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Crit Rev Food Sci Nutr. 2010 Nov;50(10):938-50. doi: 10.1080/10408390903044081.

Volatile flavor compounds in yogurt: a review.

Author information

1
Guangzhou Institute of Geochemistry, China. hefac@umich.edu

Abstract

Considerable knowledge has been accumulated on the volatile compounds contributing to the aroma and flavor of yogurt. This review outlines the production of the major flavor compounds in yogurt fermentation and the analysis techniques, both instrumental and sensory, for quantifying the volatile compounds in yogurt. The volatile compounds that have been identified in plain yogurt are summarized, with the few key aroma compounds described in detail. Most flavor compounds in yogurt are produced from lipolysis of milkfat and microbiological transformations of lactose and citrate. More than 100 volatiles, including carbonyl compounds, alcohols, acids, esters, hydrocarbons, aromatic compounds, sulfur-containing compounds, and heterocyclic compounds, are found in yogurt at low to trace concentrations. Besides lactic acid, acetaldehyde, diacetyl, acetoin, acetone, and 2-butanone contribute most to the typical aroma and flavor of yogurt. Extended storage of yogurt causes off-flavor development, which is mainly attributed to the production of undesired aldehydes and fatty acids during lipid oxidation. Further work on studying the volatile flavor compounds-matrix interactions, flavor release mechanisms, and the synergistic effect of flavor compounds, and on correlating the sensory properties of yogurt with the compositions of volatile flavor compounds are needed to fully elucidate yogurt aroma and flavor.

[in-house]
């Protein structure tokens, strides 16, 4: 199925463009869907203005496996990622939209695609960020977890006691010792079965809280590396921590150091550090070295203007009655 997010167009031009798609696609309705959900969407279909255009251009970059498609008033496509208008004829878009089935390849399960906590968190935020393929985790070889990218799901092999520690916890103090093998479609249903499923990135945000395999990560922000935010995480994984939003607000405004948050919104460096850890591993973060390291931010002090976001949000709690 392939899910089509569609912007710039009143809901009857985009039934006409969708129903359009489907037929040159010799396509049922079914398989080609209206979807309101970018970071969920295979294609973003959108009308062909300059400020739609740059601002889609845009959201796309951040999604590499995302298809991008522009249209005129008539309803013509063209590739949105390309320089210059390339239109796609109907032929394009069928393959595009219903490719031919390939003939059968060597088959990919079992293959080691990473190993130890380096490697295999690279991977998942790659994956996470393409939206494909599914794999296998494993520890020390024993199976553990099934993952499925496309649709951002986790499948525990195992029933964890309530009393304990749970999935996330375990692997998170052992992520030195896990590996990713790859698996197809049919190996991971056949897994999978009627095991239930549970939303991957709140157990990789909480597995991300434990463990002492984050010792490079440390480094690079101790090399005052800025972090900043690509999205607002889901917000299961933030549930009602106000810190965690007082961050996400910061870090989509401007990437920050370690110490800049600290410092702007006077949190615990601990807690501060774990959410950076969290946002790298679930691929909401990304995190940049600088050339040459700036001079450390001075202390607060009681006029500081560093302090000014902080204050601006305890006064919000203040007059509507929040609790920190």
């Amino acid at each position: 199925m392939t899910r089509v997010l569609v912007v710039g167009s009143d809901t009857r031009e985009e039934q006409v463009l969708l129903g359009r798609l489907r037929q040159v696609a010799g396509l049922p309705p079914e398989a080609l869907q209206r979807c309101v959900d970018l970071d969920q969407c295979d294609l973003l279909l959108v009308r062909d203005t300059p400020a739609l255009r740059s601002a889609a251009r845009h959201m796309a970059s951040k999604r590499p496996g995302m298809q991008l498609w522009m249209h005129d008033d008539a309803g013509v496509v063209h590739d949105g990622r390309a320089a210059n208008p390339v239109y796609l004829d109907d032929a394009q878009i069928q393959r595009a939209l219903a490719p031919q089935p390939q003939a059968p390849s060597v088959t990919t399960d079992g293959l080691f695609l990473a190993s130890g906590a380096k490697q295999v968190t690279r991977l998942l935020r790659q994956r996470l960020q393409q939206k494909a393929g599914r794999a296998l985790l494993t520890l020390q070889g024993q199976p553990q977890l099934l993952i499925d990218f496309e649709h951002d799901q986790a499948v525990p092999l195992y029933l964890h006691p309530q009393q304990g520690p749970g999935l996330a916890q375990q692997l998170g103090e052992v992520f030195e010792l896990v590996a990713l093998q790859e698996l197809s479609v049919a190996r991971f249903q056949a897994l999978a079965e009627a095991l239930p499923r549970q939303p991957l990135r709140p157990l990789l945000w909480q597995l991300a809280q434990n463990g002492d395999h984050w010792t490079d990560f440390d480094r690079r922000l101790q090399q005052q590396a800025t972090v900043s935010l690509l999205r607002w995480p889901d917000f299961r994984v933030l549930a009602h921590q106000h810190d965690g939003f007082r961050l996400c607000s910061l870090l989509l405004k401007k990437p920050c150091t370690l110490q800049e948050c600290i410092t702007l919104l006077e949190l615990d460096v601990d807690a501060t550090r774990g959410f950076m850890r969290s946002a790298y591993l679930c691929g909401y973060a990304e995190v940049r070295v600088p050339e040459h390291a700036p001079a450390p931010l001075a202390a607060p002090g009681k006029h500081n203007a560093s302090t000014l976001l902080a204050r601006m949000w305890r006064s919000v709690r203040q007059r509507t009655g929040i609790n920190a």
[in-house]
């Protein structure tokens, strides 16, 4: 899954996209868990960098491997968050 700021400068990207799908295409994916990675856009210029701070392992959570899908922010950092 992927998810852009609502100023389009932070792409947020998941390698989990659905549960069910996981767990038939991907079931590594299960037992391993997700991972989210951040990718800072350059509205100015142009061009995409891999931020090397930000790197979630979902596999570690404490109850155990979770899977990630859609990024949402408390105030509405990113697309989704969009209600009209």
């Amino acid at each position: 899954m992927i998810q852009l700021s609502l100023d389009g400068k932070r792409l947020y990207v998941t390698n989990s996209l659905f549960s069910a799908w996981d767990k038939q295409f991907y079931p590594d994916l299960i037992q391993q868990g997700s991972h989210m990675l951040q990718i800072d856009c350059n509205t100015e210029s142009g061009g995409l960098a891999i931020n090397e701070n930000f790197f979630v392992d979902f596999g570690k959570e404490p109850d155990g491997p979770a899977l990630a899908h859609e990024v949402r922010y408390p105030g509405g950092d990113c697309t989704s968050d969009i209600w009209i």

PMID:
21108074
DOI:
10.1080/10408390903044081
[Indexed for MEDLINE]

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